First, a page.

Eagles being studied to determine water contaminationEaglets are being used to determine contamination levels in Northwestern Wisconsin and Minnesota waterways. The study is searching for traces of DDT, PCB’s and methyl mercury.
By: Rich Kremer, Wisconsin Public Radio, Superior Telegram
Eaglets are being used to determine contamination levels in Northwestern Wisconsin and Minnesota waterways. The study is searching for traces of DDT, PCB’s and methyl mercury.
Researchers from the National Parks Service are undertaking a daunting task, studying young eagles still in the nest. In theory it’s simple, collect blood and feather samples and test them for contamination. But eagles’ nests are typically found in pine trees, 50-100 feet off the ground, and the eaglet’s parents are never far away.
Bill Route, coordinator of the Great Lakes Inventory Monitoring Network for the Park Service, says biologists are studying eaglets along the Mississippi River, the St. Croix and Namekagon Rivers, and the Apostle Islands to see how manmade chemicals are affecting wildlife.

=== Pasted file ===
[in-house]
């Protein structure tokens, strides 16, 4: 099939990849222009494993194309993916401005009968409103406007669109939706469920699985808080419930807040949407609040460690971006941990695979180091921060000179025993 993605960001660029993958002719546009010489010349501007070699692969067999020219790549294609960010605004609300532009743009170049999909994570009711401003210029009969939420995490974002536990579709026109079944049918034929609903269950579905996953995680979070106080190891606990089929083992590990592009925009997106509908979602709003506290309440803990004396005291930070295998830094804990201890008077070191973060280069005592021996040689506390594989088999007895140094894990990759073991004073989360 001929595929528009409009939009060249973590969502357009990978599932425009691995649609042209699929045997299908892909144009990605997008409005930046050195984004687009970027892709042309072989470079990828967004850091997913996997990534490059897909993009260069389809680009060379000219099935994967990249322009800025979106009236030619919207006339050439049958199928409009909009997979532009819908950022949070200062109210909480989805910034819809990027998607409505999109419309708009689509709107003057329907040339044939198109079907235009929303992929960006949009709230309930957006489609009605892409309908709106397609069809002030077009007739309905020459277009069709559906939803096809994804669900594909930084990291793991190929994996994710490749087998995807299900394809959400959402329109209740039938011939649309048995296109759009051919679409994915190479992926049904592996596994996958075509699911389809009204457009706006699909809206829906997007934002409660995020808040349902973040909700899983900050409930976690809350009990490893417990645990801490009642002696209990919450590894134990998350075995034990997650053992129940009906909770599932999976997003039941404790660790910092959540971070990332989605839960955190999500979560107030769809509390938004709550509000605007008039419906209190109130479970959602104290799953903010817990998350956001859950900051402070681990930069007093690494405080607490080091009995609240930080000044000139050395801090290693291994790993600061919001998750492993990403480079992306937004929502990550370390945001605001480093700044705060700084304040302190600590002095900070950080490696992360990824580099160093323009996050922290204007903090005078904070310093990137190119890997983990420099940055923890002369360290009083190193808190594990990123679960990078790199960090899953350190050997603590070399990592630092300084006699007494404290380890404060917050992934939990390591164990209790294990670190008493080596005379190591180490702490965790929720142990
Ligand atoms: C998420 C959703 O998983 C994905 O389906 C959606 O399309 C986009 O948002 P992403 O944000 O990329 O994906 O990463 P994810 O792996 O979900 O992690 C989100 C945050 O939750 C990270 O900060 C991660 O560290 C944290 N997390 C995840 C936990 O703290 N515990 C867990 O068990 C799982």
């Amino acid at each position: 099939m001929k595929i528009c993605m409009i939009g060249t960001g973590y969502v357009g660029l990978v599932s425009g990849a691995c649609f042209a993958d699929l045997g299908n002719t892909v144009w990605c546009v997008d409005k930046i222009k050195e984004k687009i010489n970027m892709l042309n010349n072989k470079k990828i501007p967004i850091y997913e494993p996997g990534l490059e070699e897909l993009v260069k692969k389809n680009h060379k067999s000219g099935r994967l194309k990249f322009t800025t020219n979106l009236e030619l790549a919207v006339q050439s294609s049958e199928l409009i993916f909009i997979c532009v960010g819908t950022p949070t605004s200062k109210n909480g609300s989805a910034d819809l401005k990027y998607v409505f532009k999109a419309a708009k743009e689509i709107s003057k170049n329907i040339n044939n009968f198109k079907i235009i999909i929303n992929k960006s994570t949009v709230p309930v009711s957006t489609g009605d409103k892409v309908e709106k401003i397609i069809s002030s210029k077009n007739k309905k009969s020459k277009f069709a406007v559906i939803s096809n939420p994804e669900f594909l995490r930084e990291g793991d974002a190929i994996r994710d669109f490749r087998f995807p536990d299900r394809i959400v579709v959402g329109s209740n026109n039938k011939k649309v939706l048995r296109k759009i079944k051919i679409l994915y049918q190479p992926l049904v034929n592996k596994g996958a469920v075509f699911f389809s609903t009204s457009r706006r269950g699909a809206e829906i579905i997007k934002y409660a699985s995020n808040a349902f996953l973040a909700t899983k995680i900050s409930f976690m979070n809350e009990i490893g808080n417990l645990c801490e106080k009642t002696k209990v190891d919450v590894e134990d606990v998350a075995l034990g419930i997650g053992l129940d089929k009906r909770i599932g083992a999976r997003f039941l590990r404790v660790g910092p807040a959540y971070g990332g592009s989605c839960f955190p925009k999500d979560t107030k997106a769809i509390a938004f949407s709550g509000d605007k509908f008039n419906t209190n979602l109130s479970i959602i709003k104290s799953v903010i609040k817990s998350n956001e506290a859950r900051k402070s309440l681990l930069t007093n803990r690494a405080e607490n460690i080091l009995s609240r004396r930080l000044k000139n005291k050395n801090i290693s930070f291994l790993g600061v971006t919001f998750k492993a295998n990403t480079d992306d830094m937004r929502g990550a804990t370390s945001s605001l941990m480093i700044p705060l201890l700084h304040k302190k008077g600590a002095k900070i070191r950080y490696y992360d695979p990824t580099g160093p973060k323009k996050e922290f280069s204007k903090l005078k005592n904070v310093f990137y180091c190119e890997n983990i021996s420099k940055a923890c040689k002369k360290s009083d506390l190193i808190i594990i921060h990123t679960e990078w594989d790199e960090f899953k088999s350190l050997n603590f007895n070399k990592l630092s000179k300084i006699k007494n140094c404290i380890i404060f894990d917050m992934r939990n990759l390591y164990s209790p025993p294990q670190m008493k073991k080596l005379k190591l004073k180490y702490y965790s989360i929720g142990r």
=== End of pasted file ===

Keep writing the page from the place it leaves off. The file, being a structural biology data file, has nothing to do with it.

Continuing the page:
Route says the eaglets tell a lot about what chemicals are in the food chain. He says different areas net different chemicals. On the Apostle Islands, Route says nestlings are still turning up chemicals that have been banned for decades. He says they are still finding evidence that DDT – banned in 1972 – is still breaking down.
He says that’s because of the sheer size and low temps of Lake Superior. On the bright side, those chemicals are declining by about 3-percent a year. On the St. Croix River system, Route says they’re finding concentrations of methyl mercury, an especially toxic by-product of burnt fossil fuels.